I added some little silver accents that add a little metallic that further draws your eyes into the focal point and the sentiment at the heart of the whole design.

Those Extra Details

As I’ve said before I just love to add those extra little bits of detail to my cards which can take your designs to a whole other level! I decided to create coordinated envelopes for each of my cards; I cut each one using my Sillhouette Cameo 4 from 12×12 white cardstock so that I could add my own touches!

Techniques Used:

  • Ink Blending
  • Stencil Techniques
  • Consistent Colour Scheme
  • Beautiful Details
  • Simple Masking

I wanted to add a bonus onto my lesson by using the same stencil and inks to create four different looks on my envelopes! There is even a bonus to the bonus! I also show you some seriously easy ways to mask using some low tack Heffy Doodle Memo Tape!

Envelope 1: I masked out the still flat envelope by adding memo tape along the crease lines then I blended some of the lightest shade ink over the stencil in the bottom left corner, allowing the colour naturally fade away towards the centre of the envelope. Then I used some of the second lightest shade to deepen the colour just at the very bottom corner. This is a simple way to add some depth and interest, along with really wowing your recipient by taking just a few extra seconds.

Second envelope: I started with the same steps up to allowing the lightest colour to fade away naturally, but then before adding my darker shade I turned the stencil around 30° then blended the darker shade over. This adds a more complex looking pattern which again took barely a minute to create!

Third Envelope: I masked out along the crease lines again but this time I started at the bottom of the envelope and added some ink along the entire bottom of the envelope, with no stencil. I also upped the intensity by starting with the second lightest colour. Once I was happy with the blend I put the stencil over the top and blended some of the third colour from the ink set. This way the stencilled pattern doesn’t come through as white and it just gives a different look.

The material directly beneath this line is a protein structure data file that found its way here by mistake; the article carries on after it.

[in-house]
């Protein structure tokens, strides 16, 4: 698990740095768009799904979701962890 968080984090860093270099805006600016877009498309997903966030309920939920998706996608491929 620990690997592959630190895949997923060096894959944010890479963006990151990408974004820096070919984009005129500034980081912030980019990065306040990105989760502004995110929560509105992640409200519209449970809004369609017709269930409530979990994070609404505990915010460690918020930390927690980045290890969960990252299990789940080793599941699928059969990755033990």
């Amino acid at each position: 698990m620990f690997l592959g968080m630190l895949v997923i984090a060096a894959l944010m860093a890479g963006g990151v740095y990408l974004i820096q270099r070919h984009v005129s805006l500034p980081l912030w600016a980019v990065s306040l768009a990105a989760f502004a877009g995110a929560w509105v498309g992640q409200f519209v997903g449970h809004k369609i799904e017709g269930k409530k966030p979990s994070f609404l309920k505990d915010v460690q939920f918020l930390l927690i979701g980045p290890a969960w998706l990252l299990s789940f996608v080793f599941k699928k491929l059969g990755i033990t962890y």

Fourth Envelope: I went full on with this one! I added masking to the edges as I did with the others, but this time I also added a torn piece of memo tape into the centre; this would serve as a panel to add your recipient’s details to. Then I added a mixture of shades two & three across the whole of the envelope front. I left it at a quite soft blend though and once I was happy with that I added the stencil over the whole front panel and blended a mix of shades 3 & 4 across the whole panel.

The best part about masking is that magic moment when you get to peel the mask away to reveal that gorgeous bright white underneath!! (*Just allow a little time for the ink to dry before removing the mask to reduce the risk of tearing the paper.) I used some thin double sided tape to secure the envelope and paired each one with one of my cards!

This is part one of my Level 2 Assessment and part two will be up tomorrow & involves lots of mixed media, a venture into acrylic paints (!) and a set of desktop drawers that mean so very much to me.

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Have a lovely, happy, safe, WONDERFUL week.

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5 thoughts on “Masculine Cards For All Occasions – AECP Level 2 Assessment Part 1

  1. Tasha! What a marvelous job! You have explained all the steps so well and dang it girl, those pieces must have taken you ages to put back in!! I love the colours you chose and the cohesiveness amongst the cards. Thank you for entering your work to the AECP assignment gallery.